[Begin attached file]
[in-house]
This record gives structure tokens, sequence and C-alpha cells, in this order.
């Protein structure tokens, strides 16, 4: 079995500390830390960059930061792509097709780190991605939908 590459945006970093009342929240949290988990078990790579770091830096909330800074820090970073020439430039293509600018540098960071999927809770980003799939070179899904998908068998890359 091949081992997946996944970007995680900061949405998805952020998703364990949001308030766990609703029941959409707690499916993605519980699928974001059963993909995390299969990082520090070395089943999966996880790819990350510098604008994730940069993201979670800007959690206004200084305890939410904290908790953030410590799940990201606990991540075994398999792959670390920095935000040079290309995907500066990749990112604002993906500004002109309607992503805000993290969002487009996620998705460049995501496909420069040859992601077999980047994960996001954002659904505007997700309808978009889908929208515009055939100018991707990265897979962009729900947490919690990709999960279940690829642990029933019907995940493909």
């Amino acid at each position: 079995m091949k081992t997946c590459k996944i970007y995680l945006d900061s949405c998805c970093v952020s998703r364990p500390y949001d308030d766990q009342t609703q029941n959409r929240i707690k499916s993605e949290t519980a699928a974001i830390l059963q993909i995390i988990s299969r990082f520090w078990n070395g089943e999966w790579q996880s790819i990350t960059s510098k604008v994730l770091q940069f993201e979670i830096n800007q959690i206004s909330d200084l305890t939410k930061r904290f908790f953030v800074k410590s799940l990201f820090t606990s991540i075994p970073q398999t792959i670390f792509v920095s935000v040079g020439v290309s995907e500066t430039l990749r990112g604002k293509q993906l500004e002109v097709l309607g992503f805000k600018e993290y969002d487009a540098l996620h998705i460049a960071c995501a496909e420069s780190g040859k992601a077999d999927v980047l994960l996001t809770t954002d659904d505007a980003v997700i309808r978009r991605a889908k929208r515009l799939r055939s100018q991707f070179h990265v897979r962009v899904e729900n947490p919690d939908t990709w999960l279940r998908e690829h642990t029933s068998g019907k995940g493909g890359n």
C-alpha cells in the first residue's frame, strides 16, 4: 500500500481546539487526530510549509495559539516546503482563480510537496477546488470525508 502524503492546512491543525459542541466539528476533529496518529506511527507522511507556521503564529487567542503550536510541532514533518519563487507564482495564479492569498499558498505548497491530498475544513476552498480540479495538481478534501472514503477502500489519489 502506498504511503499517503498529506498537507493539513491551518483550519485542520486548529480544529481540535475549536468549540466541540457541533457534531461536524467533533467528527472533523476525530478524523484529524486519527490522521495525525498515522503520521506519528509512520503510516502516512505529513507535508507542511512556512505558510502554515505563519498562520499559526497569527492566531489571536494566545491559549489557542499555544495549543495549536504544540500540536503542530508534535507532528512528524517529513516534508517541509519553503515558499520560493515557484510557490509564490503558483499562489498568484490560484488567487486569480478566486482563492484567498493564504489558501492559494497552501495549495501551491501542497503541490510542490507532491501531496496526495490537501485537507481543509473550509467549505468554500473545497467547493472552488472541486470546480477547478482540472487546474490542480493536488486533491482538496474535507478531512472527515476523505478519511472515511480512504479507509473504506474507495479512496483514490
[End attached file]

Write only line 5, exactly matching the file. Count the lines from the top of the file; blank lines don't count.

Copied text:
C-alpha cells in the first residue's frame, strides 16, 4: 500500500481546539487526530510549509495559539516546503482563480510537496477546488470525508 502524503492546512491543525459542541466539528476533529496518529506511527507522511507556521503564529487567542503550536510541532514533518519563487507564482495564479492569498499558498505548497491530498475544513476552498480540479495538481478534501472514503477502500489519489 502506498504511503499517503498529506498537507493539513491551518483550519485542520486548529480544529481540535475549536468549540466541540457541533457534531461536524467533533467528527472533523476525530478524523484529524486519527490522521495525525498515522503520521506519528509512520503510516502516512505529513507535508507542511512556512505558510502554515505563519498562520499559526497569527492566531489571536494566545491559549489557542499555544495549543495549536504544540500540536503542530508534535507532528512528524517529513516534508517541509519553503515558499520560493515557484510557490509564490503558483499562489498568484490560484488567487486569480478566486482563492484567498493564504489558501492559494497552501495549495501551491501542497503541490510542490507532491501531496496526495490537501485537507481543509473550509467549505468554500473545497467547493472552488472541486470546480477547478482540472487546474490542480493536488486533491482538496474535507478531512472527515476523505478519511472515511480512504479507509473504506474507495479512496483514490